I went out to Rockaway to turn on the water in my bungalow for the season. It is a job that always makes me nervous. The people who talked me into buying the bungalow made it sound so easy. “Don’t worry. We won’t let you get in trouble,” they said. The previous owner, a Bingo-playing Irish matriarch from the Bronx, had a son-in-law who did the job for her. (I bought the place from her estate.) It came with this “key” on a stick, a little molded-polyvinyl fitting for a valve three feet underground that you twist one quarter turn and voila: the water comes on. You check for leaks, the plumber fixes any leaks, and you’re in business. But what plumber? I wanted to know. For some reason they were very cagey about supplying the name of a plumber. I could never figure it out: Were they reserving any possible plumbing projects for themselves? A little extra income? Or was there no plumber? Or was it just the horror among bungalow owners of paying someone to do something that you could do yourself or get someone else to do for nothing?
After a few years, those people decamped for Florida, the traitors. I finally did find a plumber. He turns the water off for me in the fall, and blows any standing water out of the pipes with an antiquated compressor, so that I will be less likely to spring a leak. “I guess I’ll see you in the spring, when you turn the water back on,” I said to him the first time. And even he said, “Can’t you do that yourself?”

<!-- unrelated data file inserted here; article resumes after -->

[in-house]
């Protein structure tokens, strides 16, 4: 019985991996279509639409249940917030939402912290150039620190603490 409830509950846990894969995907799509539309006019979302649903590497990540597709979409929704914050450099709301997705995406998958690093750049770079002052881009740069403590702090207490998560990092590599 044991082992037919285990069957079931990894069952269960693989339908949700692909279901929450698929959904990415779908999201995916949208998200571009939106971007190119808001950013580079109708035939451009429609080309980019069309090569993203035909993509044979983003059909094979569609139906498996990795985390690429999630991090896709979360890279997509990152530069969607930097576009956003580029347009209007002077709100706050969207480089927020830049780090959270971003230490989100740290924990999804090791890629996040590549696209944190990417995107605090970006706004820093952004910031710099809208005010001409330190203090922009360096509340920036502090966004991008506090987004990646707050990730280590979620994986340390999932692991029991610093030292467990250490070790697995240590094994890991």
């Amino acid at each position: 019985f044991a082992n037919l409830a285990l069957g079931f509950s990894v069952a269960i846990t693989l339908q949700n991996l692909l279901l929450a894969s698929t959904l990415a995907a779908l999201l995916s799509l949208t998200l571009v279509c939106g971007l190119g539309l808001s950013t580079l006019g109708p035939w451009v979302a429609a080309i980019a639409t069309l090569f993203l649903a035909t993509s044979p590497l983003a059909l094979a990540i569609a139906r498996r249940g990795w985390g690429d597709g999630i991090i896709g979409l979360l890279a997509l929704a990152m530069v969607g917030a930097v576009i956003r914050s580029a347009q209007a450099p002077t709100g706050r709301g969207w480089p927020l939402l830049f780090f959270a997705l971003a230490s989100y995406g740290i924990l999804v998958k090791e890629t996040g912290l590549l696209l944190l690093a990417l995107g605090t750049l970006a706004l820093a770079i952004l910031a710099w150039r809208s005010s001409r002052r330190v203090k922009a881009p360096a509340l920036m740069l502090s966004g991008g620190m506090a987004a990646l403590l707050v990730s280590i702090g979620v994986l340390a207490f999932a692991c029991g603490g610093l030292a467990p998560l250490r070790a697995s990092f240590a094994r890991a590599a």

So I went out there feeling ambivalent: maybe I’d turn the water on, maybe I wouldn’t. Of course, it’s nice to have water—without it, I’m using the facilities at the local McDonald’s of a Sunday morning. And if it doesn’t work out, if there are leaks and all my friends with plumbing expertise are hiding (as well they might), I will have to let it go until the plumber comes back from Florida, in late May. I didn’t realize how keenly I was hoping for help until I ran into a neighbor who has helped in the past, and he said he had to go to a wake later in the day. No one who has to go to a wake is going to crawl under someone's house to help with the plumbing.
When I first bought the bungalow, in 2000, I wanted to know how everything worked. I wanted to master the plumbing. Now I couldn’t remember the first thing. I consulted my notes, the single sheet of paper that the previous owner’s son-in-law had left for me. It said, “Put in plug first.” Good. There are really only three steps. You put the plugs into the pipes under the house. You turn the water on by tapping the underground line with the famous key on a stick ("Key is behind bedroom door"). And you remove the three-inch plug from the waste line, a safeguard against backups during the winter.
I got out my big red wrench. I don’t actually need such a big wrench, but I like to slam it down on the table out on the porch to announce my intentions. I found the two plugs, which I keep in the silverware drawer. One of them looked pretty corroded, but it was already too late to go to the hardware store for a new one. From my toolbox I got a smaller wrench and a roll of silicon tape. I changed into my worst old clothes: paint-stained sweatpants, old red tennis shoes, and a flannel shirt bought at a yard sale. Then I spread an old tablecloth out under the edge of the house (its “foundation” is some cinder blocks), slithered under there, found the places in the pipes where the plugs fit (I had already rolled fresh tape around the plugs, trying to wind it in the right direction, though that is difficult when you don't really understand the way pipes are threaded in the first place), screwed the plugs in, and tightened them with the wrench.